Dear Imprudence: I’ll Keep My Body Hair, Thanks
Body hair has come up on Dear Imprudence before, so I thought this recent Ask Amy column might be relevant to the interests of some readers, in addition to being an example of an advice column that does not actually suck!
A reader wrote in to ask:
Dear Amy: I am a girl in my junior year of high school, and the volleyball coach won’t let me compete until I shave my underarms and legs (our uniforms are sleeveless tops and shorts).
I don’t want to be forced into something that I feel is completely unnecessary. Leg and underarm hair is a completely natural part of becoming a woman.
Is this discrimination? Is there anything I can do (besides shave)? I really want to play volleyball! — Hair Today, Gone Tomorrow
Ok, first of all, this high school athlete rocks. I like that she’s standing up for herself, and refused to accept the mandate to shave her body hair or else. She’s comfortable with her body hair, she doesn’t have a problem with her hair in her uniform, and she sees no reason to shave. She’s also specifically identified concerns about discrimination, wondering what she can do to retain bodily autonomy (because being told to shave your body hair is most definitely a violation of autonomy) and still play the sport she loves. Right on, Hair Today!
Amy seems to agree:
Dear Gone: I’m going to assume that your coach does not make the male players at your school adhere to the same shaving practices.
I shared your letter with Lenora Lapidus, director of the Women’s Rights Project for the American Civil Liberties Union, who responded, “This is clearly gender discrimination, based on stereotypes of how girls and women should look.” Lapidus would like to remind your coach that Title IX prohibits discrimination in any institution receiving federal funds.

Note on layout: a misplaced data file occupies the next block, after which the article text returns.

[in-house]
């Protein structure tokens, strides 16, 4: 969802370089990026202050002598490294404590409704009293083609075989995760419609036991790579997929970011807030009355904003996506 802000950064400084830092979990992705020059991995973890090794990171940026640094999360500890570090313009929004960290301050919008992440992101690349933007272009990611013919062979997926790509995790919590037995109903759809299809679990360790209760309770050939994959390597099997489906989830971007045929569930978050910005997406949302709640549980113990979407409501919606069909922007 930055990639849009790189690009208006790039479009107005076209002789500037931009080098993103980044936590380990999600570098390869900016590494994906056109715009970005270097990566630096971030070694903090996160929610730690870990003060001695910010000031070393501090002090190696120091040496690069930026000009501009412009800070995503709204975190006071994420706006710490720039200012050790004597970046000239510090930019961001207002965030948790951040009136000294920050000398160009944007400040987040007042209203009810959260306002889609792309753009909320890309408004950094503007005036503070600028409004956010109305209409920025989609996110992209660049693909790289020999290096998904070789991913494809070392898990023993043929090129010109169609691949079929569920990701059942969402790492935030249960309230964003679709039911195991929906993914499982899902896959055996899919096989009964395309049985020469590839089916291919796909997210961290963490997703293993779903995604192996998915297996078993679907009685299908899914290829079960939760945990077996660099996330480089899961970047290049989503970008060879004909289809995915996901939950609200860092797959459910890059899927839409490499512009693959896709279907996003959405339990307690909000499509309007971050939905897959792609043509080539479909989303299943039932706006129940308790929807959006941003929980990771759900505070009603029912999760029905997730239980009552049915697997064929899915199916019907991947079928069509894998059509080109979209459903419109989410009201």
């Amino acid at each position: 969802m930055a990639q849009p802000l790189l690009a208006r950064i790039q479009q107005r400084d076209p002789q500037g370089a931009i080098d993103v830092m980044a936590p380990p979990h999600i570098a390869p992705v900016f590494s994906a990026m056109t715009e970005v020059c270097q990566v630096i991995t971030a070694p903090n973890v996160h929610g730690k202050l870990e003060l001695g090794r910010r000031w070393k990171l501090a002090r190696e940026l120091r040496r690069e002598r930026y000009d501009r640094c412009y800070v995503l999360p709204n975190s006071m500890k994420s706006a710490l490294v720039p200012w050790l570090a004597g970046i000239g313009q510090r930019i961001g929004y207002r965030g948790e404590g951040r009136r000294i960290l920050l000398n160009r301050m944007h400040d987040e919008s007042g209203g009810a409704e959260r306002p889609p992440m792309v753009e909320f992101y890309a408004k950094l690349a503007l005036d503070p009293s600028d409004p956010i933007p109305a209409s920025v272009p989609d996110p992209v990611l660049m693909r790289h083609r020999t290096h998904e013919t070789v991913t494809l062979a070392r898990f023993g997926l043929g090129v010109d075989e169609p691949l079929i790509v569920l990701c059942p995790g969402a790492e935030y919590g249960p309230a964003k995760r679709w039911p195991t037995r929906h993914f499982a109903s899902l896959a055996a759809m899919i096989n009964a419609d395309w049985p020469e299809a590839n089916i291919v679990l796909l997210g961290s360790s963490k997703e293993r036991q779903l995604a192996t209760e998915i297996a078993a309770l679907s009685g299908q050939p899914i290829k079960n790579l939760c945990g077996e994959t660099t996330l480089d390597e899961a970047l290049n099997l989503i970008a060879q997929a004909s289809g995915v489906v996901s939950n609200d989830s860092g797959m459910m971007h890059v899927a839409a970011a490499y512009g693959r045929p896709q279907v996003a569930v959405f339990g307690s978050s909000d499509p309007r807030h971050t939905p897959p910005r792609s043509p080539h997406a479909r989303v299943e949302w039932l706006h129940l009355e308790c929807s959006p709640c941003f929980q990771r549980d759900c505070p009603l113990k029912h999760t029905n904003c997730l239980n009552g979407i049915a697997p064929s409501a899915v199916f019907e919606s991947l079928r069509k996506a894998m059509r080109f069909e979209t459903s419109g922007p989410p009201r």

Title IX is the federal statute that pushed open the door for girls to compete in sports on an equal footing with boys.
Lapidus suggests that you start by talking to the coach. “Try to work it out at school. It seems like something they should come around about because this is fairly clear-cut.”
If your coach continues to insist on this shaving rule, take your concern to the principal.
Bam. That opening line is choice, in addition to cutting to the critical point here, which is that, yeah, I’m willing to bet that if the coach also handles the men’s teams, shaving probably isn’t required (unless the coach supervises the swim team, where shaving for all genders is usually recommended for competition). If you’re going to enforce unequal ‘appearance rules,’ which is basically what asking an athlete to shave is unless there’s a compelling reason to do so (leg and armpit hair, to my knowledge, do not impair volleyball performance…any volleyball players want to speak up here?), well, you’d better get ready for someone to point out that the policy is discriminatory.
If talking to the coach won’t work, which seems probable from reading between the lines, I’d say Hair Today might want to consider going to a mentor on the teaching staff, if possible, before escalating to the principal. Sometimes a friendly word from another teacher can accomplish the needed goal without getting administration involved and causing tensions in the future. But, yes, if that doesn’t work, the principal should absolutely back her.
If the principal doesn’t help? Well, I imagine there are a whole lot of hairy feminists and feminist athletes who would be more than happy to lend their assistance to allowing No Hair to compete in sports with the level of body hair she’s comfortable with.